Suddenly the black torturer laid down the pipes and rose, towering over the writhing white figure. Brutally grasping the boy by neck and haunch, the giant up-ended him and thrust him head-first into the green pool. Conan saw the white glimmer of his naked body amid the green water, as the black giant held his captive deep under the surface. Then there was a restless movement among the other blacks, and Conan ducked quickly below the balcony wall, not daring to raise his head lest he be seen.

After a while his curiosity got the better of him, and he cautiously peered out again. The blacks were filing out of an archway into another court. One of them was just placing something on a ledge of the further wall, and Conan saw it was the one who had tortured the boy. He was taller than the others, and wore a jeweled head-band. Of the Zingaran boy there was no trace. The giant followed his fellows, and presently Conan saw them emerge from the archway by which he had gained access to that castle of horror, and file away across the green slopes, in the direction from which he had come. They bore no arms, yet he felt that they planned further aggression against the Freebooters.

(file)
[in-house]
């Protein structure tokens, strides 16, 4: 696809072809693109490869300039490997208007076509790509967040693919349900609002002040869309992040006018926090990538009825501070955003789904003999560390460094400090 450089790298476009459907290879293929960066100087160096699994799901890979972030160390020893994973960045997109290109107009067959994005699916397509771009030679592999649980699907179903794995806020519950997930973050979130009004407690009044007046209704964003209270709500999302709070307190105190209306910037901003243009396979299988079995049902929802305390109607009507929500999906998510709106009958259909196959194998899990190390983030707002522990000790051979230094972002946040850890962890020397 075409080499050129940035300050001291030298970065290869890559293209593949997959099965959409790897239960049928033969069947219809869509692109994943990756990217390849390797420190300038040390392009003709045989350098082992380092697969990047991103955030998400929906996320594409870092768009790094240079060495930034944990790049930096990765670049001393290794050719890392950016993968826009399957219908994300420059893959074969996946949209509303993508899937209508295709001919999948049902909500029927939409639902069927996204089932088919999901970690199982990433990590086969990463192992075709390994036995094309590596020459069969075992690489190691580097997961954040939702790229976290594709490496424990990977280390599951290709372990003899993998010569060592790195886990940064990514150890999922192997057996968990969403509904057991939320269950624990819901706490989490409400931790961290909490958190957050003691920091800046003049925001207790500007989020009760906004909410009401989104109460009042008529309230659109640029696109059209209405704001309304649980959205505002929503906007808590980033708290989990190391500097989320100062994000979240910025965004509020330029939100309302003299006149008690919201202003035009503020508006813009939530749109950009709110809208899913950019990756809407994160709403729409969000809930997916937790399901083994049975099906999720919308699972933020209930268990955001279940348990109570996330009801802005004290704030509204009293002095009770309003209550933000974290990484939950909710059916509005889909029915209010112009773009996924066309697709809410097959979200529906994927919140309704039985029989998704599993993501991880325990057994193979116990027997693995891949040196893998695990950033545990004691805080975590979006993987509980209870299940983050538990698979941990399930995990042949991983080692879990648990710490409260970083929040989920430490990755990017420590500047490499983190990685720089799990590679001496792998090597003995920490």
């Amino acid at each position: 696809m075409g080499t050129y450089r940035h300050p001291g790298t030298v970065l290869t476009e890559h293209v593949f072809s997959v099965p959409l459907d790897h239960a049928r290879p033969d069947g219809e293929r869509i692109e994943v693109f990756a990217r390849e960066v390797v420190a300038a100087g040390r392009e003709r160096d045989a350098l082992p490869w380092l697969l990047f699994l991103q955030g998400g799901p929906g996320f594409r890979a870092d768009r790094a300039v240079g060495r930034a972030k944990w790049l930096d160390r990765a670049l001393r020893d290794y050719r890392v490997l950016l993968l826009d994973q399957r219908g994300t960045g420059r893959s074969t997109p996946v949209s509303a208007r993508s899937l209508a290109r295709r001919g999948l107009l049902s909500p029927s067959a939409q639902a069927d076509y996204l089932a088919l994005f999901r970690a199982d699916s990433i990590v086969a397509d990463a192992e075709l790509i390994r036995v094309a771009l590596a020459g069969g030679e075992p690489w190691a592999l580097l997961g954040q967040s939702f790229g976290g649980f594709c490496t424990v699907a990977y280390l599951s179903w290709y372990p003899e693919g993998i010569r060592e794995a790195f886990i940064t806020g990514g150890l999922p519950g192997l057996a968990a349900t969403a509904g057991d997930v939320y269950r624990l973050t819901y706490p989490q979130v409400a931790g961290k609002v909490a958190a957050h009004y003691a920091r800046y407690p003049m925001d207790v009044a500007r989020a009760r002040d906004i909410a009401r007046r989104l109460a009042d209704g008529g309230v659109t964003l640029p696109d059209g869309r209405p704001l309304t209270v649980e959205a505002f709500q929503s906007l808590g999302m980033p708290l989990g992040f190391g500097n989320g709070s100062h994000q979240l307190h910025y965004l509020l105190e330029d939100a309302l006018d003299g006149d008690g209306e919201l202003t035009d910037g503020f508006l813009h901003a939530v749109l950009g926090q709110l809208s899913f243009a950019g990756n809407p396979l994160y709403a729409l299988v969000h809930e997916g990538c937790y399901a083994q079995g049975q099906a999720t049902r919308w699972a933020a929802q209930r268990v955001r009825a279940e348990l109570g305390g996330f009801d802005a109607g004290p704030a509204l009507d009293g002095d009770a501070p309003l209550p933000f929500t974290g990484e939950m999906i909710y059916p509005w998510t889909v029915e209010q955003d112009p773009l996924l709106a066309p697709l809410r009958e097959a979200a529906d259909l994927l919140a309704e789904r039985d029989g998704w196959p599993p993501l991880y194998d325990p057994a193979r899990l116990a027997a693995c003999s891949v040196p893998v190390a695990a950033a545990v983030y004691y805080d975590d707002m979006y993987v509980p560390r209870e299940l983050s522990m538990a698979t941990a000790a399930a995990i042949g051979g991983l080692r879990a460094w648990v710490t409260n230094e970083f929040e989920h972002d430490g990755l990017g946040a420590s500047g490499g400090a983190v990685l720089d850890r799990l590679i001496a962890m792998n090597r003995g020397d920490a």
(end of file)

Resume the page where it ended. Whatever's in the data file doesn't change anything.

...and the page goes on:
But before he went to warn the unsuspecting buccaneers, he wished to investigate the fate of the boy. No sound disturbed the quiet. The pirate believed that the towers and courts were deserted save for himself.

He went swiftly down the stair, crossed the court and passed through an arch into the court the blacks had just quitted. Now he saw the nature of the striated wall. It was banded by narrow ledges, apparently cut out of the solid stone, and ranged along these ledges or shelves were thousands of tiny figures, mostly grayish in color. These figures, not much longer than a man’s hand, represented men, and so cleverly were they made that Conan recognized various racial characteristics in the different idols, features typical of Zingarans, Argoseans, Ophireans and Kushite corsairs. These last were black in color, just as their models were black in reality. Conan was aware of a vague uneasiness as he stared at the dumb sightless figures. There was a mimicry of reality about them that was somehow disturbing. He felt of them gingerly and could not decide of what material they were made. It felt like petrified bone; but he could not imagine petrified substance being found in the locality in such abundance as to be used so lavishly.

He noticed that the images representing types with which he was familiar were all on the higher ledges. The lower ledges were occupied by figures the features of which were strange to him. They either embodied merely the artists’ imagination, or typified racial types long vanished and forgotten.